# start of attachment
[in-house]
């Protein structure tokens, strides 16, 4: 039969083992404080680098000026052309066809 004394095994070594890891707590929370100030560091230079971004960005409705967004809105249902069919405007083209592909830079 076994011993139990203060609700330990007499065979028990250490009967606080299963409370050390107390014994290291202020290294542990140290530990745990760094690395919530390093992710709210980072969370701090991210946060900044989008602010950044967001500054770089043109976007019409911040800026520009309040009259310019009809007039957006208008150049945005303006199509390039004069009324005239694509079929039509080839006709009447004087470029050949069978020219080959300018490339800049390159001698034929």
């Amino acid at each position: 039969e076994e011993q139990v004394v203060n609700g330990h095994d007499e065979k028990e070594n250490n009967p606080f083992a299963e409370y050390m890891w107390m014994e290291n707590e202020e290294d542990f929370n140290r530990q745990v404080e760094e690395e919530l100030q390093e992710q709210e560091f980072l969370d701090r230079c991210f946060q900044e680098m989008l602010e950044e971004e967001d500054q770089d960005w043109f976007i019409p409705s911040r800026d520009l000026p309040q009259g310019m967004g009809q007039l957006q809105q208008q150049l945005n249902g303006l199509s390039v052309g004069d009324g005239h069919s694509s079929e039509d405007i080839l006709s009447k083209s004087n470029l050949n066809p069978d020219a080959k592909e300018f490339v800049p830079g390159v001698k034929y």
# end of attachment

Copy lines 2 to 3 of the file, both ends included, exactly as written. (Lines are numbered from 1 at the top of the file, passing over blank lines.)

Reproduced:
């Protein structure tokens, strides 16, 4: 039969083992404080680098000026052309066809 004394095994070594890891707590929370100030560091230079971004960005409705967004809105249902069919405007083209592909830079 076994011993139990203060609700330990007499065979028990250490009967606080299963409370050390107390014994290291202020290294542990140290530990745990760094690395919530390093992710709210980072969370701090991210946060900044989008602010950044967001500054770089043109976007019409911040800026520009309040009259310019009809007039957006208008150049945005303006199509390039004069009324005239694509079929039509080839006709009447004087470029050949069978020219080959300018490339800049390159001698034929």
């Amino acid at each position: 039969e076994e011993q139990v004394v203060n609700g330990h095994d007499e065979k028990e070594n250490n009967p606080f083992a299963e409370y050390m890891w107390m014994e290291n707590e202020e290294d542990f929370n140290r530990q745990v404080e760094e690395e919530l100030q390093e992710q709210e560091f980072l969370d701090r230079c991210f946060q900044e680098m989008l602010e950044e971004e967001d500054q770089d960005w043109f976007i019409p409705s911040r800026d520009l000026p309040q009259g310019m967004g009809q007039l957006q809105q208008q150049l945005n249902g303006l199509s390039v052309g004069d009324g005239h069919s694509s079929e039509d405007i080839l006709s009447k083209s004087n470029l050949n066809p069978d020219a080959k592909e300018f490339v800049p830079g390159v001698k034929y």